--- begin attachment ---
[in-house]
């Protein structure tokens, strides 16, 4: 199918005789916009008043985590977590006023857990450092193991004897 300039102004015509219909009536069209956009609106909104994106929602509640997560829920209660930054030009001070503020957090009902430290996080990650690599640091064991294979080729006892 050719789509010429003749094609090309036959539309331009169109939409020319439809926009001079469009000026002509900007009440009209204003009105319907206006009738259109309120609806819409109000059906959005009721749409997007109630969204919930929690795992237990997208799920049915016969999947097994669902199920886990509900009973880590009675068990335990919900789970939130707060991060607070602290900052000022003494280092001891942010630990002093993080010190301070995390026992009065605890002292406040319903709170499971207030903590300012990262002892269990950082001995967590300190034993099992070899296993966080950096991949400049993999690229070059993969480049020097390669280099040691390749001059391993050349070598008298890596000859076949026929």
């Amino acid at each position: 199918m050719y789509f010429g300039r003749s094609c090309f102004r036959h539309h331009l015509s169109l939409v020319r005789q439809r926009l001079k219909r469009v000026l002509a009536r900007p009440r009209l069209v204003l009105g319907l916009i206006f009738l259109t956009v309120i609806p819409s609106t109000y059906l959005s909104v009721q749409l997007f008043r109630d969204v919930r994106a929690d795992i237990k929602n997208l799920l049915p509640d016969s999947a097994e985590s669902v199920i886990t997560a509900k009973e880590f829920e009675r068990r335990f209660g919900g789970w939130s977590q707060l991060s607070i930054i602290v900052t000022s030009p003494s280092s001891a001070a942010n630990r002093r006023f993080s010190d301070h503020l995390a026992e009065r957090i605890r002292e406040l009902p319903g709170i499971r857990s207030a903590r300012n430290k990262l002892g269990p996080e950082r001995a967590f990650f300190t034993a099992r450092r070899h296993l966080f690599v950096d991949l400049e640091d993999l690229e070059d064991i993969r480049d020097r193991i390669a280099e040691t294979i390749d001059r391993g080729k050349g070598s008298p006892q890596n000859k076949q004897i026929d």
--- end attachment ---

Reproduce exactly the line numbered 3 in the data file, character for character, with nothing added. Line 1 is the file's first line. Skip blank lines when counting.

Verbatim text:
């Amino acid at each position: 199918m050719y789509f010429g300039r003749s094609c090309f102004r036959h539309h331009l015509s169109l939409v020319r005789q439809r926009l001079k219909r469009v000026l002509a009536r900007p009440r009209l069209v204003l009105g319907l916009i206006f009738l259109t956009v309120i609806p819409s609106t109000y059906l959005s909104v009721q749409l997007f008043r109630d969204v919930r994106a929690d795992i237990k929602n997208l799920l049915p509640d016969s999947a097994e985590s669902v199920i886990t997560a509900k009973e880590f829920e009675r068990r335990f209660g919900g789970w939130s977590q707060l991060s607070i930054i602290v900052t000022s030009p003494s280092s001891a001070a942010n630990r002093r006023f993080s010190d301070h503020l995390a026992e009065r957090i605890r002292e406040l009902p319903g709170i499971r857990s207030a903590r300012n430290k990262l002892g269990p996080e950082r001995a967590f990650f300190t034993a099992r450092r070899h296993l966080f690599v950096d991949l400049e640091d993999l690229e070059d064991i993969r480049d020097r193991i390669a280099e040691t294979i390749d001059r391993g080729k050349g070598s008298p006892q890596n000859k076949q004897i026929d």